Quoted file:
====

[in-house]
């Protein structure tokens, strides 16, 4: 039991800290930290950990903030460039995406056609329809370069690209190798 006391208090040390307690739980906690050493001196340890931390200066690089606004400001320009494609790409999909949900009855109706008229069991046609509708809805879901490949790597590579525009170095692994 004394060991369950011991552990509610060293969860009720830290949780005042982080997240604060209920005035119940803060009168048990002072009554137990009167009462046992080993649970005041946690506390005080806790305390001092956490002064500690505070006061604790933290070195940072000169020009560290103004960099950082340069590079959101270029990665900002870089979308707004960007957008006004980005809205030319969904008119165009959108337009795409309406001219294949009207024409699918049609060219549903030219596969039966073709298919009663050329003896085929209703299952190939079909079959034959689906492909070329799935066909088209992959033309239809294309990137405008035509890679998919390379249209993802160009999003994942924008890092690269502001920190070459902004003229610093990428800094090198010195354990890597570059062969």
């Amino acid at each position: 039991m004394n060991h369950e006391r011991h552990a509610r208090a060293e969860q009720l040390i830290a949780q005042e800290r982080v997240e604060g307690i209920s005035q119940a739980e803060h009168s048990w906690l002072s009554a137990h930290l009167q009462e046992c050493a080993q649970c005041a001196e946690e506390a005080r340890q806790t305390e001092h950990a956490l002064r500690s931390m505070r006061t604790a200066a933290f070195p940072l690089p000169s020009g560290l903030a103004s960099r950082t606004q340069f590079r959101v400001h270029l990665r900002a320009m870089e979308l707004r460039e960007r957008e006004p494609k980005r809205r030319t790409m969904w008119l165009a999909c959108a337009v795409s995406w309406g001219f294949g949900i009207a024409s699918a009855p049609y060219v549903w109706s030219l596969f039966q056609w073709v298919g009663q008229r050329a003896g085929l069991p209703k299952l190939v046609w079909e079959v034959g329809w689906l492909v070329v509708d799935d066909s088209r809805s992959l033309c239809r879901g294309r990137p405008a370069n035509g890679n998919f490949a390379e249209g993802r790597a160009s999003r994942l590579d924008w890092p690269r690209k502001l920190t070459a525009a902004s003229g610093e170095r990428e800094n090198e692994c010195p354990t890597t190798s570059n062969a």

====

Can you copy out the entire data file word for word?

[in-house]
């Protein structure tokens, strides 16, 4: 039991800290930290950990903030460039995406056609329809370069690209190798 006391208090040390307690739980906690050493001196340890931390200066690089606004400001320009494609790409999909949900009855109706008229069991046609509708809805879901490949790597590579525009170095692994 004394060991369950011991552990509610060293969860009720830290949780005042982080997240604060209920005035119940803060009168048990002072009554137990009167009462046992080993649970005041946690506390005080806790305390001092956490002064500690505070006061604790933290070195940072000169020009560290103004960099950082340069590079959101270029990665900002870089979308707004960007957008006004980005809205030319969904008119165009959108337009795409309406001219294949009207024409699918049609060219549903030219596969039966073709298919009663050329003896085929209703299952190939079909079959034959689906492909070329799935066909088209992959033309239809294309990137405008035509890679998919390379249209993802160009999003994942924008890092690269502001920190070459902004003229610093990428800094090198010195354990890597570059062969």
């Amino acid at each position: 039991m004394n060991h369950e006391r011991h552990a509610r208090a060293e969860q009720l040390i830290a949780q005042e800290r982080v997240e604060g307690i209920s005035q119940a739980e803060h009168s048990w906690l002072s009554a137990h930290l009167q009462e046992c050493a080993q649970c005041a001196e946690e506390a005080r340890q806790t305390e001092h950990a956490l002064r500690s931390m505070r006061t604790a200066a933290f070195p940072l690089p000169s020009g560290l903030a103004s960099r950082t606004q340069f590079r959101v400001h270029l990665r900002a320009m870089e979308l707004r460039e960007r957008e006004p494609k980005r809205r030319t790409m969904w008119l165009a999909c959108a337009v795409s995406w309406g001219f294949g949900i009207a024409s699918a009855p049609y060219v549903w109706s030219l596969f039966q056609w073709v298919g009663q008229r050329a003896g085929l069991p209703k299952l190939v046609w079909e079959v034959g329809w689906l492909v070329v509708d799935d066909s088209r809805s992959l033309c239809r879901g294309r990137p405008a370069n035509g890679n998919f490949a390379e249209g993802r790597a160009s999003r994942l590579d924008w890092p690269r690209k502001l920190t070459a525009a902004s003229g610093e170095r990428e800094n090198e692994c010195p354990t890597t190798s570059n062969a």